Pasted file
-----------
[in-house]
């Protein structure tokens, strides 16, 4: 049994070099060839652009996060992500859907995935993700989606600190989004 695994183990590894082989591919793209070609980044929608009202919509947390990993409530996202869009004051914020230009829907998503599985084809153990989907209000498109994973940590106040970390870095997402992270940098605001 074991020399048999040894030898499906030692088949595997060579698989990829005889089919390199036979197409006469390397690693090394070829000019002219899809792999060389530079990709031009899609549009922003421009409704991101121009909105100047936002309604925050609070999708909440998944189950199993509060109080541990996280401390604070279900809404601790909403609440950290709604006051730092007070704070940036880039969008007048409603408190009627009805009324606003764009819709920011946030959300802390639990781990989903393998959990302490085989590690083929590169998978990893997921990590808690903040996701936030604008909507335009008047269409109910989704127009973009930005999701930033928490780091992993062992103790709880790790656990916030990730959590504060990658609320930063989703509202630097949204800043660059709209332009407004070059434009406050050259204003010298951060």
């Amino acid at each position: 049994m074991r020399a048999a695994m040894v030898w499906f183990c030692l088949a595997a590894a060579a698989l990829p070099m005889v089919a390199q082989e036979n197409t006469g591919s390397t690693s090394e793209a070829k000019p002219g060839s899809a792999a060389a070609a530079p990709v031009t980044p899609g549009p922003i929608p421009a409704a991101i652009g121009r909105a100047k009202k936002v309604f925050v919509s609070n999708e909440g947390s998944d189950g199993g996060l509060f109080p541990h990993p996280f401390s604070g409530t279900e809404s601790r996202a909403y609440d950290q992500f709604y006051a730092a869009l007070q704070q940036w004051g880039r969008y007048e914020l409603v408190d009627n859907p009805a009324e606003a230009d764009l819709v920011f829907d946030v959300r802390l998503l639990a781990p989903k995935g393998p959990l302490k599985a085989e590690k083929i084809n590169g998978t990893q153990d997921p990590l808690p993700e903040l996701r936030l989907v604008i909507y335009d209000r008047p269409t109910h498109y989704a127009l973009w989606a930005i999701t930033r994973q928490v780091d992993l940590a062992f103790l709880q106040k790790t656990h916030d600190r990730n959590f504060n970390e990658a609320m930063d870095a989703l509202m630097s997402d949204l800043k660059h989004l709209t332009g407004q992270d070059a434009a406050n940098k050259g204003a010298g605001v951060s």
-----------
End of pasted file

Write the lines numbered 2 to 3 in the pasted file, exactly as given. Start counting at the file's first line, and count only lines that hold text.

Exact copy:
């Protein structure tokens, strides 16, 4: 049994070099060839652009996060992500859907995935993700989606600190989004 695994183990590894082989591919793209070609980044929608009202919509947390990993409530996202869009004051914020230009829907998503599985084809153990989907209000498109994973940590106040970390870095997402992270940098605001 074991020399048999040894030898499906030692088949595997060579698989990829005889089919390199036979197409006469390397690693090394070829000019002219899809792999060389530079990709031009899609549009922003421009409704991101121009909105100047936002309604925050609070999708909440998944189950199993509060109080541990996280401390604070279900809404601790909403609440950290709604006051730092007070704070940036880039969008007048409603408190009627009805009324606003764009819709920011946030959300802390639990781990989903393998959990302490085989590690083929590169998978990893997921990590808690903040996701936030604008909507335009008047269409109910989704127009973009930005999701930033928490780091992993062992103790709880790790656990916030990730959590504060990658609320930063989703509202630097949204800043660059709209332009407004070059434009406050050259204003010298951060």
């Amino acid at each position: 049994m074991r020399a048999a695994m040894v030898w499906f183990c030692l088949a595997a590894a060579a698989l990829p070099m005889v089919a390199q082989e036979n197409t006469g591919s390397t690693s090394e793209a070829k000019p002219g060839s899809a792999a060389a070609a530079p990709v031009t980044p899609g549009p922003i929608p421009a409704a991101i652009g121009r909105a100047k009202k936002v309604f925050v919509s609070n999708e909440g947390s998944d189950g199993g996060l509060f109080p541990h990993p996280f401390s604070g409530t279900e809404s601790r996202a909403y609440d950290q992500f709604y006051a730092a869009l007070q704070q940036w004051g880039r969008y007048e914020l409603v408190d009627n859907p009805a009324e606003a230009d764009l819709v920011f829907d946030v959300r802390l998503l639990a781990p989903k995935g393998p959990l302490k599985a085989e590690k083929i084809n590169g998978t990893q153990d997921p990590l808690p993700e903040l996701r936030l989907v604008i909507y335009d209000r008047p269409t109910h498109y989704a127009l973009w989606a930005i999701t930033r994973q928490v780091d992993l940590a062992f103790l709880q106040k790790t656990h916030d600190r990730n959590f504060n970390e990658a609320m930063d870095a989703l509202m630097s997402d949204l800043k660059h989004l709209t332009g407004q992270d070059a434009a406050n940098k050259g204003a010298g605001v951060s």